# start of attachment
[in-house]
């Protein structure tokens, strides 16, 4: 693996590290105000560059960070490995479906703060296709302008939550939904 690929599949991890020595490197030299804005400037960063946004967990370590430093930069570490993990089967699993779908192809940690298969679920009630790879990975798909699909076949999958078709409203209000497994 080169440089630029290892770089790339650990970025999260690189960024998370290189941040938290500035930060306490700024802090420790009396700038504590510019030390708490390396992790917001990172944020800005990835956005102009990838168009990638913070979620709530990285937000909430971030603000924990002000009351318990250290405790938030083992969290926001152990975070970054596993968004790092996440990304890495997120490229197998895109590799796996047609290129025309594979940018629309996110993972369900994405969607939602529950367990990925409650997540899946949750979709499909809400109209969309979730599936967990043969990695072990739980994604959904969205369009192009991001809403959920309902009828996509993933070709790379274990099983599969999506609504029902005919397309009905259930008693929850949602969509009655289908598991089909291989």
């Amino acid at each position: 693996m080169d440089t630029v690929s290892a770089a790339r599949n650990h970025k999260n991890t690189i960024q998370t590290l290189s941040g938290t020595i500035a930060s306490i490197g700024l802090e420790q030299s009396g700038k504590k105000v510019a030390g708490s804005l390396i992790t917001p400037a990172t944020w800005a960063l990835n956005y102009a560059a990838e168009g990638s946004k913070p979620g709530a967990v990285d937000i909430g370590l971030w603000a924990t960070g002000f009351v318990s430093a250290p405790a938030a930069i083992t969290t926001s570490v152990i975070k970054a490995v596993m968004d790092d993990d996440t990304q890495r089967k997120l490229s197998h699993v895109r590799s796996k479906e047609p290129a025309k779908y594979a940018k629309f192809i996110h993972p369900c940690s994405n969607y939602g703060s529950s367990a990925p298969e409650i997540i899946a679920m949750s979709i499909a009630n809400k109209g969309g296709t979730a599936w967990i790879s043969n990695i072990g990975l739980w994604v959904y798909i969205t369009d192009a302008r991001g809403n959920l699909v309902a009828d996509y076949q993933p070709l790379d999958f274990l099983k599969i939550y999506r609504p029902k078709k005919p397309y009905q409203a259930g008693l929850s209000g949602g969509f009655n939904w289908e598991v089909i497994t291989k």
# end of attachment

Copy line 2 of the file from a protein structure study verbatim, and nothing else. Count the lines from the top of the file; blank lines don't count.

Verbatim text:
């Protein structure tokens, strides 16, 4: 693996590290105000560059960070490995479906703060296709302008939550939904 690929599949991890020595490197030299804005400037960063946004967990370590430093930069570490993990089967699993779908192809940690298969679920009630790879990975798909699909076949999958078709409203209000497994 080169440089630029290892770089790339650990970025999260690189960024998370290189941040938290500035930060306490700024802090420790009396700038504590510019030390708490390396992790917001990172944020800005990835956005102009990838168009990638913070979620709530990285937000909430971030603000924990002000009351318990250290405790938030083992969290926001152990975070970054596993968004790092996440990304890495997120490229197998895109590799796996047609290129025309594979940018629309996110993972369900994405969607939602529950367990990925409650997540899946949750979709499909809400109209969309979730599936967990043969990695072990739980994604959904969205369009192009991001809403959920309902009828996509993933070709790379274990099983599969999506609504029902005919397309009905259930008693929850949602969509009655289908598991089909291989």